Halrloprillalar (prillalar) wrote,

Challenges & transfiguration.

Current challenges:
Harry Potter Flashficathon - January 27
Master and the Wolf -- Remus/Snape fest - January 31
Woobies of Destiny - Harry/Neville fest - April 15

sophia_helix is soliciting interest for a Femslash Ficathon which I plan to do if it goes forward. I'm just a girl who can't say no. :)

I don't seem to have any LotR or Stargate challenges going. Are there any? I've only just gone back on "mail" on my LotR lists, so I'm a little out of the loop there. Also, I don't think I'm really in the LotR loop on LJ either. I went to the LotR BNF deathmatch thingy and looked at a bunch of the BNF LJs and it seemed to be actually Lotrips, which is not my bag. Hmm.


As the latest in my long list of questions about magic in Harry Potter, I present:

How the hell does transfiguration work?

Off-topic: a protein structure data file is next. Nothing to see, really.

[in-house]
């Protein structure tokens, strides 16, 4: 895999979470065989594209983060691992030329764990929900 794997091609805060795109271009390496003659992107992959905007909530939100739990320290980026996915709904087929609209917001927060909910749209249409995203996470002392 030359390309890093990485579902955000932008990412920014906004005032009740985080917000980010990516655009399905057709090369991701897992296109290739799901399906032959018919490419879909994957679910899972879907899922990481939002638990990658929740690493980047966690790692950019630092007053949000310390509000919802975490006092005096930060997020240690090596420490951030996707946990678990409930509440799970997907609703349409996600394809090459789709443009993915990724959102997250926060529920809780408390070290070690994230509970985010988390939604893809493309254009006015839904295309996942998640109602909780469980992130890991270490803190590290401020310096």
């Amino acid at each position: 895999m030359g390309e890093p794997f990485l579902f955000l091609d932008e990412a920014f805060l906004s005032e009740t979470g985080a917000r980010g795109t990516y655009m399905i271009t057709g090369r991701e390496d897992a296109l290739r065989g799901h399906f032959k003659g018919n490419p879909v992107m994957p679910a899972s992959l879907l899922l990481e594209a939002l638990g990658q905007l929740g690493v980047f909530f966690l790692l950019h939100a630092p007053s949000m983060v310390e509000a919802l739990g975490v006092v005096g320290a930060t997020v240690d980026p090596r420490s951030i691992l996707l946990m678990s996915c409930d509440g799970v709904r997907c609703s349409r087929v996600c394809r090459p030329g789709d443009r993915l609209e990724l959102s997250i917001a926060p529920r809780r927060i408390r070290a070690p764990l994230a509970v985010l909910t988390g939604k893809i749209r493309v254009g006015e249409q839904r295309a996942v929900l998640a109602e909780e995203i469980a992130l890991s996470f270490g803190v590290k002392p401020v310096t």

I was talking with kestrelsan about my Remus/Snape story, trying to work out what Remus is doing with himself at the time I've set the story, and I got wondering about wizard wealth. Why is Remus poor? Why can't he just use magic to get what he needs?

It seems that there must be some limits on transfiguration, but the books don't really seem to support that. Sure, it's hard to do, but once mastered, seems to have a permanent effect.

In PS, Hagrid tries to transfigure Dudley into a pig. He fails, but Dudley has a pig's tail that has to be surgically removed. In GoF, Cedric transfigures a rock into a dog.

Do you need to learn a specific spell for each kind of transfiguration? It seems unlikely, since why would they teach students to transfigure teapots to tortoises, then?

Do you expend a lot of energy in the transfiguration? Does it take more calories to transfigure a stone into a bun than the bun has in it? The students complain about the difficulty of the spells, but they don't seem to be all that physically taxed by them.

(That would be an interesting wizard slimming programme -- transfigure all your food yourself so that you lose weight even though you're eating.)

There must be a limiting factor. But I just can't see what it is, given what we know so far.

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